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  1. 1. Suburbanization --Suburbanization -- AP HumanAP Human GeographyGeography Patricia GoberPatricia Gober Department of GeographyDepartment of Geography Arizona State UniversityArizona State University Greg SherwinGreg Sherwin AP Human Geography TeacherAP Human Geography Teacher Adlai E. Stevenson High SchoolAdlai E. Stevenson High School
  2. 2. Definition of SuburbanizationDefinition of Suburbanization  Movement of upper and middle-classMovement of upper and middle-class people from core areas to surroundingpeople from core areas to surrounding outskirts. The process began in theoutskirts. The process began in the mid-nineteenth century but became amid-nineteenth century but became a mass phenomenon in the late-twentiethmass phenomenon in the late-twentieth century.century.
  3. 3. The U. S. suburban population grew fromThe U. S. suburban population grew from 26.7% in 1950 to 49.8% in 2000.26.7% in 1950 to 49.8% in 2000. 20 40 60 80 100 120 140 160 years Inmillionsofpeople 1950 1960 1970 1980 1990 2000 central cities suburbs nonmetro Pop. in Cities, Suburbs, and Nonmetro Areas 1950 to 2000
  4. 4. ClevelandCleveland’s changing density’s changing density
  5. 5. Suburbanization = sprawlSuburbanization = sprawl
  6. 6. Density changes in citiesDensity changes in cities 1990s
  7. 7. Chicago-Realms/Edge CitiesChicago-Realms/Edge Cities
  8. 8. SuburbanizationSuburbanization  Post-War suburbanization represents aPost-War suburbanization represents a huge change in the distribution of thehuge change in the distribution of the nationnation’s population.’s population.  It has important consequences for howIt has important consequences for how society uses its land resource.society uses its land resource.
  9. 9. Surburbanization is a land-Surburbanization is a land- hungry process (sprawl).hungry process (sprawl).
  10. 10. Suburbanization as a massSuburbanization as a mass phenomenon after 1950.phenomenon after 1950.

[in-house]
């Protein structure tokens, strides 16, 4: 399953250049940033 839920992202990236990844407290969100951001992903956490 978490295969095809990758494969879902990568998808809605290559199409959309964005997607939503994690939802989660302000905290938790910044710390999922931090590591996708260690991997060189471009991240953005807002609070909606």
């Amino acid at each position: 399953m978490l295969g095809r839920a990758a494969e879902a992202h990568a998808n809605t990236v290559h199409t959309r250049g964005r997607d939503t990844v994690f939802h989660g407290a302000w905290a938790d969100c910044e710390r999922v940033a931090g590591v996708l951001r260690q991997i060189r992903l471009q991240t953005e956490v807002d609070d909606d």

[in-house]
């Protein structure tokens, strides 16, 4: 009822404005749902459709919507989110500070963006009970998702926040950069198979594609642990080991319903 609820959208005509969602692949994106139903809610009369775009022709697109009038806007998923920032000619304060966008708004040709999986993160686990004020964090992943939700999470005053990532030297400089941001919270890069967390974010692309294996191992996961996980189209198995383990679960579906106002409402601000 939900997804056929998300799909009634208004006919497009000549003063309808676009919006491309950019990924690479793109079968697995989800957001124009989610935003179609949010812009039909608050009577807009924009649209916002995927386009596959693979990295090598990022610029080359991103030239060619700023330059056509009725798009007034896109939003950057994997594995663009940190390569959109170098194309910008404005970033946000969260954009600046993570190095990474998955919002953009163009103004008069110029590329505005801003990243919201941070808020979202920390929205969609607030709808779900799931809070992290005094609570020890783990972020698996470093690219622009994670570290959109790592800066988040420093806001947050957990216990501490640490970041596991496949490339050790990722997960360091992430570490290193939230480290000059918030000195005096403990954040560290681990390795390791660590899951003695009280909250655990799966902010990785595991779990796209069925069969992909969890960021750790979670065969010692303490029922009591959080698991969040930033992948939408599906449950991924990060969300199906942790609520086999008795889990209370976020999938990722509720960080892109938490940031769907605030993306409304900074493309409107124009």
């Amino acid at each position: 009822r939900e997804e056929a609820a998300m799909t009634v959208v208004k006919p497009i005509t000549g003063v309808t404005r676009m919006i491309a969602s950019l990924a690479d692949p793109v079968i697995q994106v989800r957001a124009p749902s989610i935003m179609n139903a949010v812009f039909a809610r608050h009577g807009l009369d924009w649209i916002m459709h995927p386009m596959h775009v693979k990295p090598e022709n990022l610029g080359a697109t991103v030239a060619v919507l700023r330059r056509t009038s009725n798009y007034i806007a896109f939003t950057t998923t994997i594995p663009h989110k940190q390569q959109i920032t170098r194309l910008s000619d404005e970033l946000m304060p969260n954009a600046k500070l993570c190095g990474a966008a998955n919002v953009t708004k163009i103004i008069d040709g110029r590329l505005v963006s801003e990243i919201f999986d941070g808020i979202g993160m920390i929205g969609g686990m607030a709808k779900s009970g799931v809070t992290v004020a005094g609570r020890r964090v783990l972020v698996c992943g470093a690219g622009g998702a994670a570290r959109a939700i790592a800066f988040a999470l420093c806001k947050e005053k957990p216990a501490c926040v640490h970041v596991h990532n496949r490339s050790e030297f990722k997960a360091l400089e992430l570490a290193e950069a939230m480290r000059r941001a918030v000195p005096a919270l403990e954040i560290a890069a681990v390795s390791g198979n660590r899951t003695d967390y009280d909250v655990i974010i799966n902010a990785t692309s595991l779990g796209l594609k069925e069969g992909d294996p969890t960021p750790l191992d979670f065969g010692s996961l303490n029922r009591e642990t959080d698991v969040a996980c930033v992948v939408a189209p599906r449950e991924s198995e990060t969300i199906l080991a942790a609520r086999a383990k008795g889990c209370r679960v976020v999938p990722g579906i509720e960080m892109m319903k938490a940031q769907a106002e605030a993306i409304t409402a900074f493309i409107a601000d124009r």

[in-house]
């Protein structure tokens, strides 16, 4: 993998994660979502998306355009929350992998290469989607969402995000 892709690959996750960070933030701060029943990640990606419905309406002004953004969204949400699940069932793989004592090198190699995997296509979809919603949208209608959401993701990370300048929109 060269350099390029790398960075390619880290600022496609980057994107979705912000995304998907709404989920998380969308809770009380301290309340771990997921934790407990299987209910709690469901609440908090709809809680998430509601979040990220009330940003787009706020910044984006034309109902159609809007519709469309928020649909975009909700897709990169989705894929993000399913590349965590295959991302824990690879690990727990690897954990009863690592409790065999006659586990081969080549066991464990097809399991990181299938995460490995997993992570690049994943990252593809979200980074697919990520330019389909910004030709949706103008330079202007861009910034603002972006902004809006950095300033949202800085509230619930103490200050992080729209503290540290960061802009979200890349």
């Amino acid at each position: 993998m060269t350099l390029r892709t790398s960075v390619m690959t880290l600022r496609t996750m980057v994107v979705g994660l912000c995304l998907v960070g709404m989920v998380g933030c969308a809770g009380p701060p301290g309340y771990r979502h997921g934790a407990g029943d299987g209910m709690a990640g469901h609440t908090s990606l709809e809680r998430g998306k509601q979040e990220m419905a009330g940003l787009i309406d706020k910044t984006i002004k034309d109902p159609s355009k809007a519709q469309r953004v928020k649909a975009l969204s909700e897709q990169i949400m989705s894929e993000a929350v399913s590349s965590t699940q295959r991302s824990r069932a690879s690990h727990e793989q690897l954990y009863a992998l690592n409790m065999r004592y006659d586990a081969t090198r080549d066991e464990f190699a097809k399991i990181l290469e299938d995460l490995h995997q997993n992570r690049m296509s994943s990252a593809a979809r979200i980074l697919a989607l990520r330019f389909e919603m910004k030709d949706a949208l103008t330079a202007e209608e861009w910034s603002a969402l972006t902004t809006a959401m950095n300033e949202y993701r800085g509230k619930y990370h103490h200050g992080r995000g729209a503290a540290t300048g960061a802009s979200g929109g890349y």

11. 11. Phoenix grew by 1 millionPhoenix grew by 1 million between 1990 and 2000.between 1990 and 2000.
  12. 12. ChicagoChicago’s Development-1900’s Development-1900
  13. 13. ChicagoChicago’s Development-1950’s Development-1950
  14. 14. ChicagoChicago’s Development-1998’s Development-1998
  15. 15. Changes in ChicagolandChanges in Chicagoland  Population of Chicago peaks in 1950 at 3.7Population of Chicago peaks in 1950 at 3.7 millionmillion  1970: 48% of population lives in city; 60% of1970: 48% of population lives in city; 60% of all available jobsall available jobs  1990: 38% of pop and 37% of jobs1990: 38% of pop and 37% of jobs  Chicago left with economics, social andChicago left with economics, social and political problemspolitical problems  Suburban service businesses have problemsSuburban service businesses have problems too!too!
  16. 16. Families of influence and affluence moved further and further away from city centers, leaving lower-income populations behind. Without a healthy property tax base, city schools become underfunded. This pattern follows racial as well as economic lines. -Erik Howenstein, Northeastern Illinois University
  17. 17. ChicagoChicago’s problems’s problems Results in cities:  Poverty; deterioration  higher taxes  Those left in city can’t afford suburbs or kept out  Blockbusting; redlining  Public transportation
  18. 18. Why suburbs?Why suburbs?  TransportationTransportation  Housing productionHousing production  Landscape preferenceLandscape preference  Social and demographic trendsSocial and demographic trends
  19. 19. TransportationTransportation  Freeways and transport corridors increasedFreeways and transport corridors increased accessibility of the suburbs.accessibility of the suburbs.  Federal Highway Act of 1956: one of the mostFederal Highway Act of 1956: one of the most important government action in the 20thimportant government action in the 20th centurycentury  32 billion and 40,000 miles across USA32 billion and 40,000 miles across USA  ““The amount of concrete poured to form theseThe amount of concrete poured to form these roadways would build six sidewalks to the moon”roadways would build six sidewalks to the moon” IKE…but what was the original intent?IKE…but what was the original intent?
  20. 20. 4 stages of urban4 stages of urban transportation developmenttransportation development
  21. 21. TransportationTransportation •Freeways opened up large areas ofFreeways opened up large areas of cheap land for development of low-costcheap land for development of low-cost housing by developershousing by developers
  22. 22. Transportation againTransportation again • Cars became more affordable, greaterCars became more affordable, greater availability/access…shift from war to peaceavailability/access…shift from war to peace time productiontime production • 58 million cars sold in the 50s58 million cars sold in the 50s • -drive-thrus-drive-thrus • -curb-side service-curb-side service